Getting Started in Digital History: Pedagogy in the Time of COVID

As many of us have learned over the past year, when used effectively, new technologies have the power to bring history to life and transform the study of the past into an active, hands-on process. But technology can only enhance student learning if it is used creatively, with ethics and equity in mind.  This year's AHA Digital History Workshop will explore how you can integrate technology and Internet resources into your teaching in powerful, imaginative, and equitable ways that will engage your students and allow them to demonstrate their knowledge and skills using novel methods.

The workshop will take place over two hours on Wednesday, March 31st from 1:00 PM EST to 3:00 PM EST. It will feature brief keynote talks by Dr. Jamila Moore-Pewu on active learning with digital technologies, by Dr. Cate Denial on equity and ethics in technology-enhanced classrooms, and by Dr. Bryan Carter on project-based digital history pedagogy.

In addition to these keynotes, participants will have the opportunity to join a more focused discussion in one of the keynote speakers' areas of expertise.

This workshop is open to any historian interested in pedagogy, and we especially welcome K-12 and public history educators. Register at the link.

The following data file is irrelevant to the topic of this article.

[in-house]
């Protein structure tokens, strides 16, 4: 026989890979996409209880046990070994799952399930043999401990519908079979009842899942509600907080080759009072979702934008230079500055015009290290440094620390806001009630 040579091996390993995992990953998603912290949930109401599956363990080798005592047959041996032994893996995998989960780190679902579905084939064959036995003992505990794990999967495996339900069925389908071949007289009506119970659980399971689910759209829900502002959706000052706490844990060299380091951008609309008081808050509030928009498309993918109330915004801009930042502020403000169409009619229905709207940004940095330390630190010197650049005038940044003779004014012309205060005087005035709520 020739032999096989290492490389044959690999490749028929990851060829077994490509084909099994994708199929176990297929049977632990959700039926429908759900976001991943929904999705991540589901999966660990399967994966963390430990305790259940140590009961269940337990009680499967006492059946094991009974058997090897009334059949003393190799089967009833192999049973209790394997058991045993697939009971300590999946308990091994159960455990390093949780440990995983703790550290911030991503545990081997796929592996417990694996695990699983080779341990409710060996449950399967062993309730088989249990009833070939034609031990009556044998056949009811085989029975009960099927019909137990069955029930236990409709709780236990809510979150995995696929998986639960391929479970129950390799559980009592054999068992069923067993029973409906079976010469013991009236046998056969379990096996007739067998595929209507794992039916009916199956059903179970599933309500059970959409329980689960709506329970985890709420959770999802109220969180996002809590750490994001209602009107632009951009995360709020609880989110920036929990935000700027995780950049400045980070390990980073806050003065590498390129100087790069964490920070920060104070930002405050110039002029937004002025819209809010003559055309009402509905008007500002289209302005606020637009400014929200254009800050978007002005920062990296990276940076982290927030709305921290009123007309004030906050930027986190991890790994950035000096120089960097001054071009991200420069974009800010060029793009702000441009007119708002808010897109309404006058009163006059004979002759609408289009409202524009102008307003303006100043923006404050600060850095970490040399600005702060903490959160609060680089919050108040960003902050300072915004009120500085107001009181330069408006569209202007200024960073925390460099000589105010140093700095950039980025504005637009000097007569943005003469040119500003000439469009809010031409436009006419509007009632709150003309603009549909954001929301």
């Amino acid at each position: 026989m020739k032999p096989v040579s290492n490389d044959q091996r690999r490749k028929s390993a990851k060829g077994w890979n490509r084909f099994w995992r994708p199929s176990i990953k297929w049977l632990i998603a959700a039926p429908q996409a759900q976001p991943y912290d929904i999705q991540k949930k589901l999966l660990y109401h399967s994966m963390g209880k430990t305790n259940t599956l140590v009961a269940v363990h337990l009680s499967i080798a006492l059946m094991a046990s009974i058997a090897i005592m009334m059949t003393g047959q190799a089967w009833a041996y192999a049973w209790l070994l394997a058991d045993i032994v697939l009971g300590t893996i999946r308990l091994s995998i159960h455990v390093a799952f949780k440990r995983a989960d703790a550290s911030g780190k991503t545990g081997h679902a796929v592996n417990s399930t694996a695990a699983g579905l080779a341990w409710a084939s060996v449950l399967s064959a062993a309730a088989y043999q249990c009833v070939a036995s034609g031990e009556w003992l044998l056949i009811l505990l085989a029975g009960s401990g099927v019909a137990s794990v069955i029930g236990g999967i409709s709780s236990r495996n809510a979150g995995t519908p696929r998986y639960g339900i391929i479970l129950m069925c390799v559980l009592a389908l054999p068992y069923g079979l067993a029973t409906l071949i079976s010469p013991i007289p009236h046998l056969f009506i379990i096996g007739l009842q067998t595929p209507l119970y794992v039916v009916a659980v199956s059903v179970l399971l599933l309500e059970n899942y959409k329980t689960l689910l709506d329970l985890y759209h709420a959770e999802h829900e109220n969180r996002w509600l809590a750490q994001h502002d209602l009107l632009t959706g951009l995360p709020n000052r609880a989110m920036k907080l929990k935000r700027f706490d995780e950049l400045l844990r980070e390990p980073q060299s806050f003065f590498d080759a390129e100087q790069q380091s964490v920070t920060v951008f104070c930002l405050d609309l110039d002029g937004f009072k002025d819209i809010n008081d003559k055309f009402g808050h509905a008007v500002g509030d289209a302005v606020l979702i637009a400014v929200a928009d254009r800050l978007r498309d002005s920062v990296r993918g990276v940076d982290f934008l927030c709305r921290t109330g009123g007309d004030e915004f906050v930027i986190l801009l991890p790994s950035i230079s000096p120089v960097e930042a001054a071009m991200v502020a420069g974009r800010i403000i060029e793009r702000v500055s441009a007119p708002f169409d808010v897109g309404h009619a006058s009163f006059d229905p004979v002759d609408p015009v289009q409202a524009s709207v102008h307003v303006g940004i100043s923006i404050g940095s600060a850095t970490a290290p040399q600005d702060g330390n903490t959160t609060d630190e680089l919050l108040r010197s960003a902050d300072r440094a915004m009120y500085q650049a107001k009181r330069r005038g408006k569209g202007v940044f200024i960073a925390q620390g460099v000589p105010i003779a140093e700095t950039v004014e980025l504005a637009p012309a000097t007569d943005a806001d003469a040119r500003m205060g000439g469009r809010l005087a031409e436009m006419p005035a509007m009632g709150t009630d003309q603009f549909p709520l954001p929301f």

Make Your History Classes More Engaging and Interactive with Digital Technologies

Want to make your history classes more engaging? This session will explore how digital tools and resources can make the study of history more interactive and immersive, and more inquiry-focused.  Get practical advice about how your students can collaboratively annotate primary sources, mine texts, visualize data, concept maps, and create digital exhibitions.

Issues of Equity and Ethics in the Technology-Enhanced Classroom

How can you ensure that technology-rich learning experiences are equitable and ethical?  This session will examine the tough issues that technology-enhanced teaching raises—from accessibility to digital equity, fair use, netiquette and personal privacy—but will also show you how technology can increase equity, by allowing students to access a wealth of previously inaccessible learning materials, facilitating personalized learning pathways, allowing you to better support student learning, and making the study of the past a more active process.

Project- and Inquiry-Based Learning in the History Classroom

A stark contrast to the instructor-centered pedagogy that emphasizes content transmission, project-based teaching builds the skills characteristic of history as a discipline—locating, weighing, and interpreting primary sources, formulating a thesis, crafting an argument, and publicly presenting one's findings.  This session will offer useful, realistic advice about how to integrate project-based learning into your history classes, offering recommendations into especially valuable online archives, examples of exemplary projects, and insights into the range of projects students can create.